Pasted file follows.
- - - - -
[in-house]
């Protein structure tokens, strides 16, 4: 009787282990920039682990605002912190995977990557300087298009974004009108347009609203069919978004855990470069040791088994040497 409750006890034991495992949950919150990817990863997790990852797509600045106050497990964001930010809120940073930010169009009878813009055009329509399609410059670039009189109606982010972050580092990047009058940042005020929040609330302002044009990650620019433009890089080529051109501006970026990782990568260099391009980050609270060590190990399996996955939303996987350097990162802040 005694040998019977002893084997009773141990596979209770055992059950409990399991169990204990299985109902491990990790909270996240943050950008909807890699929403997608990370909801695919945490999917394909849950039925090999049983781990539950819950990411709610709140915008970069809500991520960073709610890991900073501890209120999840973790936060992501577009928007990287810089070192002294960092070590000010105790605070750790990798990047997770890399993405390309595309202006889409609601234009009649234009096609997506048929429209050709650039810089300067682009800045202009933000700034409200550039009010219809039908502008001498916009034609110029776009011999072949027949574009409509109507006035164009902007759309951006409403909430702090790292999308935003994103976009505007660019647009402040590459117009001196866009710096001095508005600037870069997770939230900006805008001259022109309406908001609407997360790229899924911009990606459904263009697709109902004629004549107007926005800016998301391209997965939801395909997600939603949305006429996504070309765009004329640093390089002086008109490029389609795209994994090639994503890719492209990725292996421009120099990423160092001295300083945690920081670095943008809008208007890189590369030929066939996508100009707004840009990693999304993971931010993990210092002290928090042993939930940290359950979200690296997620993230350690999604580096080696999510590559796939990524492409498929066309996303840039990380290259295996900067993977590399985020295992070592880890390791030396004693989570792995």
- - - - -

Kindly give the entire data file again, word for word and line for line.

[in-house]
């Protein structure tokens, strides 16, 4: 009787282990920039682990605002912190995977990557300087298009974004009108347009609203069919978004855990470069040791088994040497 409750006890034991495992949950919150990817990863997790990852797509600045106050497990964001930010809120940073930010169009009878813009055009329509399609410059670039009189109606982010972050580092990047009058940042005020929040609330302002044009990650620019433009890089080529051109501006970026990782990568260099391009980050609270060590190990399996996955939303996987350097990162802040 005694040998019977002893084997009773141990596979209770055992059950409990399991169990204990299985109902491990990790909270996240943050950008909807890699929403997608990370909801695919945490999917394909849950039925090999049983781990539950819950990411709610709140915008970069809500991520960073709610890991900073501890209120999840973790936060992501577009928007990287810089070192002294960092070590000010105790605070750790990798990047997770890399993405390309595309202006889409609601234009009649234009096609997506048929429209050709650039810089300067682009800045202009933000700034409200550039009010219809039908502008001498916009034609110029776009011999072949027949574009409509109507006035164009902007759309951006409403909430702090790292999308935003994103976009505007660019647009402040590459117009001196866009710096001095508005600037870069997770939230900006805008001259022109309406908001609407997360790229899924911009990606459904263009697709109902004629004549107007926005800016998301391209997965939801395909997600939603949305006429996504070309765009004329640093390089002086008109490029389609795209994994090639994503890719492209990725292996421009120099990423160092001295300083945690920081670095943008809008208007890189590369030929066939996508100009707004840009990693999304993971931010993990210092002290928090042993939930940290359950979200690296997620993230350690999604580096080696999510590559796939990524492409498929066309996303840039990380290259295996900067993977590399985020295992070592880890390791030396004693989570792995």